Black homeowners are twice as likely to have to return to renting than whites
Black homeowners are twice as likely to lose their homes and have to return to renting than whites, in part because their relatives may be less able to help if they are struggling to pay their mortgage, according to a new study.
Over a 30-year period stretching from 1984 to 2017, 10% of Black homeowners became renters again compared with 5% of whites, according to new research published in the journal "Demography."
That gap is glaring at a time when a growing number of Americans face foreclosure or eviction as the coronavirus pandemic has forced millions out of work and magnified racial disparities in health, job security and income.
"They might not have access to wealth in the family,'' says Gregory Sharp, an assistant professor of sociology at Dartmouth College who co-wrote the report. "So, therefore, because African American homeowners are already at a more vulnerable state on average, it stands to reason that they’re worse affected by these types of disasters like COVID.’’
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While the greater number of African American homeowners losing their homes is partly the result of personal circumstances, such as personal wealth and job status, another significant factor is the ability for homeowners to ask relatives for help when they are in a financial bind.
The average net worth of a Black homeowner's extended family was roughly $133,000, the report found, while the average net worth of their white counterparts' relatives was $442,000.
Additionally, 24% of Black property owners' relatives were living in poverty versus 6% of white homeowners' extended family members.
Poorer family members are not only less able to help out a relative who's struggling to make a mortgage payment, but they may also need financial help from relatives themselves, Sharp says.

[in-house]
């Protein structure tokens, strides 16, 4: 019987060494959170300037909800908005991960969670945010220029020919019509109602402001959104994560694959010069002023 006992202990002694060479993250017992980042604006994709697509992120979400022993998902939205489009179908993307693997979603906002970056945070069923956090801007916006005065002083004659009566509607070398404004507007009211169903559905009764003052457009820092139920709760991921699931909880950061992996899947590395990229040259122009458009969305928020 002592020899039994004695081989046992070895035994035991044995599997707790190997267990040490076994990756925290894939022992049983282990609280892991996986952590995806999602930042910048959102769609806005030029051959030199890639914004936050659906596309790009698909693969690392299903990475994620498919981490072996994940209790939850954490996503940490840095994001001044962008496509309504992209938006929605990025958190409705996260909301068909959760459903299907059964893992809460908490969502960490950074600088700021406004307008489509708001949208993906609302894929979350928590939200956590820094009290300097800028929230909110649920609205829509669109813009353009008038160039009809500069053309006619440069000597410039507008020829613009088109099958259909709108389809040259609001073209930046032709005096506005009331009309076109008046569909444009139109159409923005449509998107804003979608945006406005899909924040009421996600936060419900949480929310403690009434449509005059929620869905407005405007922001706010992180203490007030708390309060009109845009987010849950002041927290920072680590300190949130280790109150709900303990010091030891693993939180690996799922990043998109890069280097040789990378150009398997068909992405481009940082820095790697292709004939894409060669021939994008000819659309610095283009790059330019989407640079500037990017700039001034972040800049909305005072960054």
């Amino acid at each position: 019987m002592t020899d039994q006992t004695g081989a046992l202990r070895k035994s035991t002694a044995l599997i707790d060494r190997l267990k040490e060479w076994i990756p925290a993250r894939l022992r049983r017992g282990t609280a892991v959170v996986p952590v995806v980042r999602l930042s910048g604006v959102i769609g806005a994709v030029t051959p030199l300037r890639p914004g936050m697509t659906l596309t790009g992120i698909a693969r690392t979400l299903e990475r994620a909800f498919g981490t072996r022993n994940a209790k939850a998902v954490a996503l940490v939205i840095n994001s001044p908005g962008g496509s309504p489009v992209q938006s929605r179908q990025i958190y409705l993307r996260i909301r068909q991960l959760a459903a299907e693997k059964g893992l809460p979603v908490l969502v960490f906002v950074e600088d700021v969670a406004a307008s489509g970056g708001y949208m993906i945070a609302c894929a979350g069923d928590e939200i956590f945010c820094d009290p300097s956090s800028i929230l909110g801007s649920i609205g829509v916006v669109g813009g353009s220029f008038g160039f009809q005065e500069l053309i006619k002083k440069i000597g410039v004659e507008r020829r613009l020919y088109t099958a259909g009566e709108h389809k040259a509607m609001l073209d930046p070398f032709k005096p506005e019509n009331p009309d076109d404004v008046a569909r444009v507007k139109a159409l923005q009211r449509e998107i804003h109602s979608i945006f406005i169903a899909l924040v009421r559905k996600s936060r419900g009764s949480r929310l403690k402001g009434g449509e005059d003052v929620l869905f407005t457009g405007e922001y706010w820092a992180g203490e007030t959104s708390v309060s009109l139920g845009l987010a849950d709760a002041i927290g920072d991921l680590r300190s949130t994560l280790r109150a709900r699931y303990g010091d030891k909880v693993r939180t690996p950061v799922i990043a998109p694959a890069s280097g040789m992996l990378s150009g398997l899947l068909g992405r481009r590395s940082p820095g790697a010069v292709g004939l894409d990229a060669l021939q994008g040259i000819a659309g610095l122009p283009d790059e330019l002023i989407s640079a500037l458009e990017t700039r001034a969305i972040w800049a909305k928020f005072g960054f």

Building block to wealth
Homeownership is critical to building wealth and a key reason for the vast difference in the net worth of white families, which was $171,000 in 2016, versus Black families who had a net worth of $17,150 according to Brookings Institution.
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In addition to being a potentially valuable inheritance that can be passed on to the next generation, a family can tap a home's equity to pay for a child's college education, launch a business or give a child the down payment to buy a home of their own.
As of the first quarter of this year, 44% of Black families owned their own homes compared with 73.7% of white families, according to the U.S. Census. And that disparity looms larger depending on the city, according to an analysis of census data by the national real estate brokerage Redfin.
Black families experienced a slight increase in homeownership in the past year, inching up from 41.1% during the first quarter of 2019. But that progress is being threatened by the coronavirus pandemic which is disproportionately affecting both the physical and financial health of Black Americans.
The same systemic racism that historically denied African Americans mortgages or subjected them to predatory lending also leads to their homes being valued less than comparable properties owned by whites.
Still, even in the face of such bias, a home can be a vital investment that builds wealth over time.
"Any kind of policies that can be designed around sustaining homeownership will benefit everybody," Sharp says, "but particularly Black and brown people who are more at risk.’’
Follow Charisse Jones on Twitter @charissejones